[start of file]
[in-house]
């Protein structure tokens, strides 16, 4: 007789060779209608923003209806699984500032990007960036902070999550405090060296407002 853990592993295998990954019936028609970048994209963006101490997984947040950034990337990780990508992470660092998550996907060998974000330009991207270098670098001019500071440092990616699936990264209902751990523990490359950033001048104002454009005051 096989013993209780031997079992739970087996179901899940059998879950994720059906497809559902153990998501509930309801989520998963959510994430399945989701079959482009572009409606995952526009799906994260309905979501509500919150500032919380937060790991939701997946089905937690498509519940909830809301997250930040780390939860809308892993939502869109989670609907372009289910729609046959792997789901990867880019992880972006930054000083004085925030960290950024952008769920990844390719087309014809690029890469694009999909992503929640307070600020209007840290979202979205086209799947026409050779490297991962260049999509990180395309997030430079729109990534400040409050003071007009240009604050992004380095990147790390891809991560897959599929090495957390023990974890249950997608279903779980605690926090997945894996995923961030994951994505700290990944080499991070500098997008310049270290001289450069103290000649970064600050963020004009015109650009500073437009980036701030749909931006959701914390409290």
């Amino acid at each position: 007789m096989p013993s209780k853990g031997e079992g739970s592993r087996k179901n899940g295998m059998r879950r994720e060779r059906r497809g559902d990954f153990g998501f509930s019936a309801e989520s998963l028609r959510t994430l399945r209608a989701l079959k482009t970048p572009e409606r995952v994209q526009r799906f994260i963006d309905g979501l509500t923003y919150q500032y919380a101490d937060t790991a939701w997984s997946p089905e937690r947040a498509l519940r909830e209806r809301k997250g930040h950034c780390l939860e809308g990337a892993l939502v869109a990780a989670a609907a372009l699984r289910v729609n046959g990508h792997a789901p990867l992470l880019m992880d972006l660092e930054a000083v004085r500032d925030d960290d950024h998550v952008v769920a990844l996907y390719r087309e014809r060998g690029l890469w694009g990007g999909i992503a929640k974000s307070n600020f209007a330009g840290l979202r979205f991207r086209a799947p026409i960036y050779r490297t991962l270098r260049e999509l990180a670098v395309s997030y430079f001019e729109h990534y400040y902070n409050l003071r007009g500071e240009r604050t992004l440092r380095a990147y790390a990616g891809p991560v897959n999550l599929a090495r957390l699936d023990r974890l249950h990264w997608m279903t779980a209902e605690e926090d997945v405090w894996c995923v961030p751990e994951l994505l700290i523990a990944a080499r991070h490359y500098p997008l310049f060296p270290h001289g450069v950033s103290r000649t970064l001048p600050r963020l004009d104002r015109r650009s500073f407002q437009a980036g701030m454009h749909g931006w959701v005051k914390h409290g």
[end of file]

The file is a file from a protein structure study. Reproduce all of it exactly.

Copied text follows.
[in-house]
């Protein structure tokens, strides 16, 4: 007789060779209608923003209806699984500032990007960036902070999550405090060296407002 853990592993295998990954019936028609970048994209963006101490997984947040950034990337990780990508992470660092998550996907060998974000330009991207270098670098001019500071440092990616699936990264209902751990523990490359950033001048104002454009005051 096989013993209780031997079992739970087996179901899940059998879950994720059906497809559902153990998501509930309801989520998963959510994430399945989701079959482009572009409606995952526009799906994260309905979501509500919150500032919380937060790991939701997946089905937690498509519940909830809301997250930040780390939860809308892993939502869109989670609907372009289910729609046959792997789901990867880019992880972006930054000083004085925030960290950024952008769920990844390719087309014809690029890469694009999909992503929640307070600020209007840290979202979205086209799947026409050779490297991962260049999509990180395309997030430079729109990534400040409050003071007009240009604050992004380095990147790390891809991560897959599929090495957390023990974890249950997608279903779980605690926090997945894996995923961030994951994505700290990944080499991070500098997008310049270290001289450069103290000649970064600050963020004009015109650009500073437009980036701030749909931006959701914390409290």
């Amino acid at each position: 007789m096989p013993s209780k853990g031997e079992g739970s592993r087996k179901n899940g295998m059998r879950r994720e060779r059906r497809g559902d990954f153990g998501f509930s019936a309801e989520s998963l028609r959510t994430l399945r209608a989701l079959k482009t970048p572009e409606r995952v994209q526009r799906f994260i963006d309905g979501l509500t923003y919150q500032y919380a101490d937060t790991a939701w997984s997946p089905e937690r947040a498509l519940r909830e209806r809301k997250g930040h950034c780390l939860e809308g990337a892993l939502v869109a990780a989670a609907a372009l699984r289910v729609n046959g990508h792997a789901p990867l992470l880019m992880d972006l660092e930054a000083v004085r500032d925030d960290d950024h998550v952008v769920a990844l996907y390719r087309e014809r060998g690029l890469w694009g990007g999909i992503a929640k974000s307070n600020f209007a330009g840290l979202r979205f991207r086209a799947p026409i960036y050779r490297t991962l270098r260049e999509l990180a670098v395309s997030y430079f001019e729109h990534y400040y902070n409050l003071r007009g500071e240009r604050t992004l440092r380095a990147y790390a990616g891809p991560v897959n999550l599929a090495r957390l699936d023990r974890l249950h990264w997608m279903t779980a209902e605690e926090d997945v405090w894996c995923v961030p751990e994951l994505l700290i523990a990944a080499r991070h490359y500098p997008l310049f060296p270290h001289g450069v950033s103290r000649t970064l001048p600050r963020l004009d104002r015109r650009s500073f407002q437009a980036g701030m454009h749909g931006w959701v005051k914390h409290g």